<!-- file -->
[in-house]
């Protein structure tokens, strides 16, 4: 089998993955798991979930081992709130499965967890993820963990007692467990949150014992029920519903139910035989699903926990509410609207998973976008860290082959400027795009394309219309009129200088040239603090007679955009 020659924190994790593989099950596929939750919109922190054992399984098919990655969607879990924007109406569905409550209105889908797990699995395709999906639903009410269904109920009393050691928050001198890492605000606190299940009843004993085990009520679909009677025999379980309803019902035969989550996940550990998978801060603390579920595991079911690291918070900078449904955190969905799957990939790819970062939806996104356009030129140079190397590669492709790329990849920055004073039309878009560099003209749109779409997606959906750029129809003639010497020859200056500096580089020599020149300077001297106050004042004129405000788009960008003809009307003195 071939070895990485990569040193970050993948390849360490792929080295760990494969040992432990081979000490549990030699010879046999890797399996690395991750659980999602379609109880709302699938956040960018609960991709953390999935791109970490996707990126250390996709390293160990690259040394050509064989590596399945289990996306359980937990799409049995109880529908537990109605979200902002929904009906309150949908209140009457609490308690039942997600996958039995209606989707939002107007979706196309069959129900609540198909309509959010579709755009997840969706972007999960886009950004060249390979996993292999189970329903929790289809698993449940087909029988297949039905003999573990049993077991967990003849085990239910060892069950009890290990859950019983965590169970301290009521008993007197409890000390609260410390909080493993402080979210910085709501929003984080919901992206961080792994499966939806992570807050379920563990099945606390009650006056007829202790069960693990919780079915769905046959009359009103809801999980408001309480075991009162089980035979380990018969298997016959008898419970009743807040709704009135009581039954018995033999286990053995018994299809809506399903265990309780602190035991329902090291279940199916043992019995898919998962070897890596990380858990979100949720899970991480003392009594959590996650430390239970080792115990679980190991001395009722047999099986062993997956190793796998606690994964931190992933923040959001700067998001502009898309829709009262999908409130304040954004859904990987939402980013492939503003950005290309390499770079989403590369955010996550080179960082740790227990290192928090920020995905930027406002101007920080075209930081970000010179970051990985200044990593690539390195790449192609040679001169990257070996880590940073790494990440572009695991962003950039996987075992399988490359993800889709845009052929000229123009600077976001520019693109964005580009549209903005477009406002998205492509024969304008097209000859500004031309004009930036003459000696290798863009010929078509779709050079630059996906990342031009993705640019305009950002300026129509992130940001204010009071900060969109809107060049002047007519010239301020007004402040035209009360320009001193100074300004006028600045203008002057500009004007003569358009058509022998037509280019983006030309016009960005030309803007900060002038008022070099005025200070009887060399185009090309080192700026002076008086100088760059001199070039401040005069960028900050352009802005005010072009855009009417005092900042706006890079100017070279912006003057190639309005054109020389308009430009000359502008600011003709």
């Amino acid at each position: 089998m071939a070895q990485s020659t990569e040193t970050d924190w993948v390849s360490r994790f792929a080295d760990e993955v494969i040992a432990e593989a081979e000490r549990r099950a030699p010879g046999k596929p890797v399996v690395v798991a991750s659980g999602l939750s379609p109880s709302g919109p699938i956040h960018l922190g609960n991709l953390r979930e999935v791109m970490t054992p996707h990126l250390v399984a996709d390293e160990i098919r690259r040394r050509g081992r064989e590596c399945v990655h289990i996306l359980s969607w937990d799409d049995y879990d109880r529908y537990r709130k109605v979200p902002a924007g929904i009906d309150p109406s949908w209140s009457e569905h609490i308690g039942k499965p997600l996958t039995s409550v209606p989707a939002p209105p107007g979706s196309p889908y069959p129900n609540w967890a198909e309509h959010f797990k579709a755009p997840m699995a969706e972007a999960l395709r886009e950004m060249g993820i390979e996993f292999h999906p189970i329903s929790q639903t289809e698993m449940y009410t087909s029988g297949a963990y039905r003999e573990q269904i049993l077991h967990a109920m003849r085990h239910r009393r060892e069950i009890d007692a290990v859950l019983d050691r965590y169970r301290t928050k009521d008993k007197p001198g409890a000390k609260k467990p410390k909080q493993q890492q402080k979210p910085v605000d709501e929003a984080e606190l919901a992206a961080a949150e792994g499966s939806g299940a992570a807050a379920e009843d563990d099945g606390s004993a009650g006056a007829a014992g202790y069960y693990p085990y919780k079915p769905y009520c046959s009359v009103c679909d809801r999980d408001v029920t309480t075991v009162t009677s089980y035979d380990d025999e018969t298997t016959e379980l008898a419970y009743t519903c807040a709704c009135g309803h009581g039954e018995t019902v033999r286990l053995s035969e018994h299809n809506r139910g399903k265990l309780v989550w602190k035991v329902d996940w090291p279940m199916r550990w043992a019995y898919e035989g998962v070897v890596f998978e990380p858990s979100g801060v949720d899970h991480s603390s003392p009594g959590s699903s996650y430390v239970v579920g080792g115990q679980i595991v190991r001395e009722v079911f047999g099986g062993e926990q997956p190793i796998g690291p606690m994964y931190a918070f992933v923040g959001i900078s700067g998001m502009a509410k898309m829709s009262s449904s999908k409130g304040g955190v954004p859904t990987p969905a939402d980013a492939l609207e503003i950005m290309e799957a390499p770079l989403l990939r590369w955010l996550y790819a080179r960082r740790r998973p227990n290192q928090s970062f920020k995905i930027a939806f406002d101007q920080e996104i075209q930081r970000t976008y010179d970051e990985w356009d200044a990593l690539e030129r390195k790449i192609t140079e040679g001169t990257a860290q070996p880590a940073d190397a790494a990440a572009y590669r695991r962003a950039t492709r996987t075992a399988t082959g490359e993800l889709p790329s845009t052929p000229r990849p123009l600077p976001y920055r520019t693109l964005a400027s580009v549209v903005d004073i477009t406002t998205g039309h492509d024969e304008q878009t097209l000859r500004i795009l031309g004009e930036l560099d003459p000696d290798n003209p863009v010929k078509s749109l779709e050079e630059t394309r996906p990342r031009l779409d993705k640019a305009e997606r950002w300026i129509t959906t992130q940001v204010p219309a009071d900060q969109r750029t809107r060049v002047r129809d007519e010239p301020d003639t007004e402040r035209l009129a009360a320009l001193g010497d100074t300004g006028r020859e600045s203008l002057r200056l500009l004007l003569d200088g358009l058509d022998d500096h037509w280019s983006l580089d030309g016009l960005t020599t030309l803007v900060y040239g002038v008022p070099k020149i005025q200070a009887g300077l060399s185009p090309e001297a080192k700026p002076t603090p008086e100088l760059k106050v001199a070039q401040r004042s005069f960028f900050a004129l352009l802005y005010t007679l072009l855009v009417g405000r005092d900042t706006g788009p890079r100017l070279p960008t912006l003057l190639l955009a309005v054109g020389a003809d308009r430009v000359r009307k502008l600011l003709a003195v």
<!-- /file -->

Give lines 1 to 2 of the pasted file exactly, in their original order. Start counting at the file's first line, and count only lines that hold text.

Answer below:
[in-house]
């Protein structure tokens, strides 16, 4: 089998993955798991979930081992709130499965967890993820963990007692467990949150014992029920519903139910035989699903926990509410609207998973976008860290082959400027795009394309219309009129200088040239603090007679955009 020659924190994790593989099950596929939750919109922190054992399984098919990655969607879990924007109406569905409550209105889908797990699995395709999906639903009410269904109920009393050691928050001198890492605000606190299940009843004993085990009520679909009677025999379980309803019902035969989550996940550990998978801060603390579920595991079911690291918070900078449904955190969905799957990939790819970062939806996104356009030129140079190397590669492709790329990849920055004073039309878009560099003209749109779409997606959906750029129809003639010497020859200056500096580089020599020149300077001297106050004042004129405000788009960008003809009307003195 071939070895990485990569040193970050993948390849360490792929080295760990494969040992432990081979000490549990030699010879046999890797399996690395991750659980999602379609109880709302699938956040960018609960991709953390999935791109970490996707990126250390996709390293160990690259040394050509064989590596399945289990996306359980937990799409049995109880529908537990109605979200902002929904009906309150949908209140009457609490308690039942997600996958039995209606989707939002107007979706196309069959129900609540198909309509959010579709755009997840969706972007999960886009950004060249390979996993292999189970329903929790289809698993449940087909029988297949039905003999573990049993077991967990003849085990239910060892069950009890290990859950019983965590169970301290009521008993007197409890000390609260410390909080493993402080979210910085709501929003984080919901992206961080792994499966939806992570807050379920563990099945606390009650006056007829202790069960693990919780079915769905046959009359009103809801999980408001309480075991009162089980035979380990018969298997016959008898419970009743807040709704009135009581039954018995033999286990053995018994299809809506399903265990309780602190035991329902090291279940199916043992019995898919998962070897890596990380858990979100949720899970991480003392009594959590996650430390239970080792115990679980190991001395009722047999099986062993997956190793796998606690994964931190992933923040959001700067998001502009898309829709009262999908409130304040954004859904990987939402980013492939503003950005290309390499770079989403590369955010996550080179960082740790227990290192928090920020995905930027406002101007920080075209930081970000010179970051990985200044990593690539390195790449192609040679001169990257070996880590940073790494990440572009695991962003950039996987075992399988490359993800889709845009052929000229123009600077976001520019693109964005580009549209903005477009406002998205492509024969304008097209000859500004031309004009930036003459000696290798863009010929078509779709050079630059996906990342031009993705640019305009950002300026129509992130940001204010009071900060969109809107060049002047007519010239301020007004402040035209009360320009001193100074300004006028600045203008002057500009004007003569358009058509022998037509280019983006030309016009960005030309803007900060002038008022070099005025200070009887060399185009090309080192700026002076008086100088760059001199070039401040005069960028900050352009802005005010072009855009009417005092900042706006890079100017070279912006003057190639309005054109020389308009430009000359502008600011003709």